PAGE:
Crisis at TVET – 20 colleges shut down as students wait years for diplomas

Tshwane North College's Soshanguve campus on September 17 2013. Students blocked roads the day before in frustration over waiting to receive NSFAS funding. (Herman Verwey, Gallo)

Tshwane North College's Soshanguve campus on September 17 2013. Students blocked roads the day before in frustration over waiting to receive NSFAS funding. (Herman Verwey, Gallo)

Tens of thousands of technical and vocational education and training (TVET) college graduates are still waiting for their certificates — some since 2010. Angry students shut down at least 20 colleges this week in protest against the lengthy delay by the higher education department in issuing certificates to graduates, among other things.

Riaan van Greuning has been waiting for his certificate for two-and-a-half years. Determined to become an electrical engineer, even if it meant going back to school at the age of 40, he enrolled for a diploma in electrical engineering at the Ekurhuleni East College in Gauteng.

Ekurhuleni East is one of 50 TVET institutions in the country.
These colleges are aimed at producing employable young people with occupational and vocational skills to qualify as engineers, electricians, plumbers and boilermakers.

Students graduating from TVET colleges may also qualify for admission to the country’s 26 universities and universities of technology.

Van Greuning said: “It wasn’t easy going back to study after 20 years, but I was hoping to achieve my personal goal of becoming an electrical engineer. It’s very disappointing that I have not yet received my certificate for my diploma.”

The father of two has had to settle for the post of operations manager at an animal feed manufacturing company instead.

A lecturer at the Ekhurhuleni East College, who wished to remain anonymous, blamed the delay in the issuing of certificates on “sheer incompetence” on the part of departmental officials.

“It’s come to a point where something needs to be done urgently,” he said. “Lecturers are fed up with the department. Morale among staff is at an all-time low.”

Yonke Twani, president of the South African Further Education and Training Student Association (Safetsa), described the department’s delay in issuing certificates as “a serious crisis”.

“When you complete the process of being registered [at a college], you tell yourself that in three years’ time you will be successful and be able to put bread on the table. But this delay is crippling the lives of students.”

He said some of the students who had not yet received certificates completed their studies as long ago as 2010.

“Some of them [graduates] are battling to get into universities because many institutions don’t accept a student’s statement of symbols. They want an accredited certificate from Umalusi.” Umalusi is the Council for Quality Assurance in General and Further Education and Training, which is responsible for issuing certificates.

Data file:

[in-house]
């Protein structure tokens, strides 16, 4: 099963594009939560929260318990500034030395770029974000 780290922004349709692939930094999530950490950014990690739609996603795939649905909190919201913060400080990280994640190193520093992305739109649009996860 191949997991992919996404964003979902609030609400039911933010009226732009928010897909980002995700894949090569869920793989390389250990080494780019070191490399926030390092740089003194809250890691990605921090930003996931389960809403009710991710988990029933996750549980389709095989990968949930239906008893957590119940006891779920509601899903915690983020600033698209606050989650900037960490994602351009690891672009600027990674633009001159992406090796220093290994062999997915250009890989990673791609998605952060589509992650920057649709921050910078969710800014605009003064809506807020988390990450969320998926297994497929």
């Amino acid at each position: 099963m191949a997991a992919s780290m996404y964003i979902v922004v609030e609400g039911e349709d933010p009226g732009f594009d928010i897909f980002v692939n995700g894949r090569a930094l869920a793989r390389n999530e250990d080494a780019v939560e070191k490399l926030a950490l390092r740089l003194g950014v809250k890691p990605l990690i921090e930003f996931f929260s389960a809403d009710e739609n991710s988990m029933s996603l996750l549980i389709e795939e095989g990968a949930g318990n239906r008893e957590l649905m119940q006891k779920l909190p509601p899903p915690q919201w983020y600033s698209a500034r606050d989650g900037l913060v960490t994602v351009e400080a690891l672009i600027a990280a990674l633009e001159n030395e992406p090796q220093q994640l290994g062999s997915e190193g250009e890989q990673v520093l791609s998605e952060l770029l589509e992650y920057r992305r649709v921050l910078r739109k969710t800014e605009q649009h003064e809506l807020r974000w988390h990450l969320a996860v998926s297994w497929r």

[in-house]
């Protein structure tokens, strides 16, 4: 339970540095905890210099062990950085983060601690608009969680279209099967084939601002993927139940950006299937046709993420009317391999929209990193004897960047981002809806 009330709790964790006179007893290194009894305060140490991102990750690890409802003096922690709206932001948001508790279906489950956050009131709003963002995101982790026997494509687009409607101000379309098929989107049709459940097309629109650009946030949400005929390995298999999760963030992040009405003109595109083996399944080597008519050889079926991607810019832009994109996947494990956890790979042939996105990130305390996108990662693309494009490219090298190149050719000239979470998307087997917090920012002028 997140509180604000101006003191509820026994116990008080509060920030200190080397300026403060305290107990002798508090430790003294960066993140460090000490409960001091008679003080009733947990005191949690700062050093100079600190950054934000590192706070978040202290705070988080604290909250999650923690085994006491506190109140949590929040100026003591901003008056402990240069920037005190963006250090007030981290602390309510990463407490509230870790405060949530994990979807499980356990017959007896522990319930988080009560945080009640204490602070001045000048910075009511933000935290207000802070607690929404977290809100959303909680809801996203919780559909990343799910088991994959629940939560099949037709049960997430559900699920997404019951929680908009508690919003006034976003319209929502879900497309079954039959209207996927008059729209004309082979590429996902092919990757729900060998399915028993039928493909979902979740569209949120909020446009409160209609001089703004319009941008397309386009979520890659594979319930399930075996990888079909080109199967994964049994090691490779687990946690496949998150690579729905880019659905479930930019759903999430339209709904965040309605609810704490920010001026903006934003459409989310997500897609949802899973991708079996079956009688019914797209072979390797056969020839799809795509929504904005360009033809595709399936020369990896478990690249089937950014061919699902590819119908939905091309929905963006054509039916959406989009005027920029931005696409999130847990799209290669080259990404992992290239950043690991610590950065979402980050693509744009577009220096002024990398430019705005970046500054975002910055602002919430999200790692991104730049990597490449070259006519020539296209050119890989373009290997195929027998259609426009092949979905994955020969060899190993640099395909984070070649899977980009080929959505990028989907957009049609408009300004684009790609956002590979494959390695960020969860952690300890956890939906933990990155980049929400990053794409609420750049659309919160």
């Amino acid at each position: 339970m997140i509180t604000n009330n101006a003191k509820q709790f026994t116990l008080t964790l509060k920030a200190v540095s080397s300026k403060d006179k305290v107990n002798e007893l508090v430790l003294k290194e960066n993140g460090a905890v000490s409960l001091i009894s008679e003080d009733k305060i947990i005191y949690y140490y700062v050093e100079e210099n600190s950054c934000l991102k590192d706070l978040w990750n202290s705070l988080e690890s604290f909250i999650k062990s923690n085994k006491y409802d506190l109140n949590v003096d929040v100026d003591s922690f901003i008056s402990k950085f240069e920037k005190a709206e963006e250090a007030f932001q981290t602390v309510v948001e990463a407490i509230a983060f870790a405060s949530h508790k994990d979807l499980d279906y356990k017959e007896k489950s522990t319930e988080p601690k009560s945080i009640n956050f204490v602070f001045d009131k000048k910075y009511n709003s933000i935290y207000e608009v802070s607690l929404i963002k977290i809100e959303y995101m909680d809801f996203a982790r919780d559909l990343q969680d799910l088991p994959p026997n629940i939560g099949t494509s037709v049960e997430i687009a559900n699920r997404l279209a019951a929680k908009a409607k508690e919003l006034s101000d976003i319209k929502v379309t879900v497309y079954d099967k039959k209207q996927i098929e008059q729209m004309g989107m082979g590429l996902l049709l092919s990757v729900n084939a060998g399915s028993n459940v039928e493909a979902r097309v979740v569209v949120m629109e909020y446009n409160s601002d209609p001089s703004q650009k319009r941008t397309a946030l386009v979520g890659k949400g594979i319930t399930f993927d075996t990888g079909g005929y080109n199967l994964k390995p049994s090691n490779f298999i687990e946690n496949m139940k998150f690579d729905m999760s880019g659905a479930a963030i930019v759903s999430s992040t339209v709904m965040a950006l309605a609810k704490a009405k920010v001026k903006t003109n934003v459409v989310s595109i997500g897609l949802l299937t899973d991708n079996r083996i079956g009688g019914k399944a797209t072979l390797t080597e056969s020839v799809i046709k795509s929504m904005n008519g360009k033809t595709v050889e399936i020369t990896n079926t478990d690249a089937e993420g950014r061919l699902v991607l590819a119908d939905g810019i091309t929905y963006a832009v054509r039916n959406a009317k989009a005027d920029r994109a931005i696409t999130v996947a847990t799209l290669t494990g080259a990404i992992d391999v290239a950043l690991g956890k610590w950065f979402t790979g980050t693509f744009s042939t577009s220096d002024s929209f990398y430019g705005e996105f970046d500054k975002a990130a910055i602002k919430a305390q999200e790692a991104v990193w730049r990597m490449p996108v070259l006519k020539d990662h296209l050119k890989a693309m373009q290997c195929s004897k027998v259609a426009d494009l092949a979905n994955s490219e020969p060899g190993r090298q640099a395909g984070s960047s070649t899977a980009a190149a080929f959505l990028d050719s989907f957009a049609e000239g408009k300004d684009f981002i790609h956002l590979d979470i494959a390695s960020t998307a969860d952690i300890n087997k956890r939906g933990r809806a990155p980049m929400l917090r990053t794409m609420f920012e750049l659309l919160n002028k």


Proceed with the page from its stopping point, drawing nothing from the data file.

Umalusi spokesperson Lucky Ditaunyane said one of the reasons for the backlog was that not all candidates passed all their subjects in one year and that some repeated subjects the following year or later.

“At present, the DHET [department of higher education and training] and its service provider have not developed a fully effective module which allows for these combinations to be submitted to Umalusi for certification. What this means is that students end up with two subject certificates [or more], which have not been converted into a full qualification as they ought to be.”

He said it was clear that the colleges had not been diligent enough in submitting accurate and correct marks timeously, adding that “this also affects the speed of certification, as these discrepancies result in administrative queries”.

Ditaunyane said that before Umalusi issued certificates it needed to receive the individual candidate data in the correct format from the assessment body, which in this case was the department.

“If the information submitted is correct, Umalusi will then request the printing of a certificate. Umalusi has a turnaround time of seven working days from the time that the data set is submitted to the certification unit.”

Nadine Pote, chief director of national exams and assessment in the department of higher education, said applicants also had to satisfy workplace experiential requirements, namely, the practical execution of two N6 subjects in a relevant commerce or industry environment.

“There is currently a backlog in the process as the issuing of the National N diploma requires a rigorous verification process. The verification of experiential training is a time-consuming process.”

Note, January 26: Comment from Nadine Pote included in the article.

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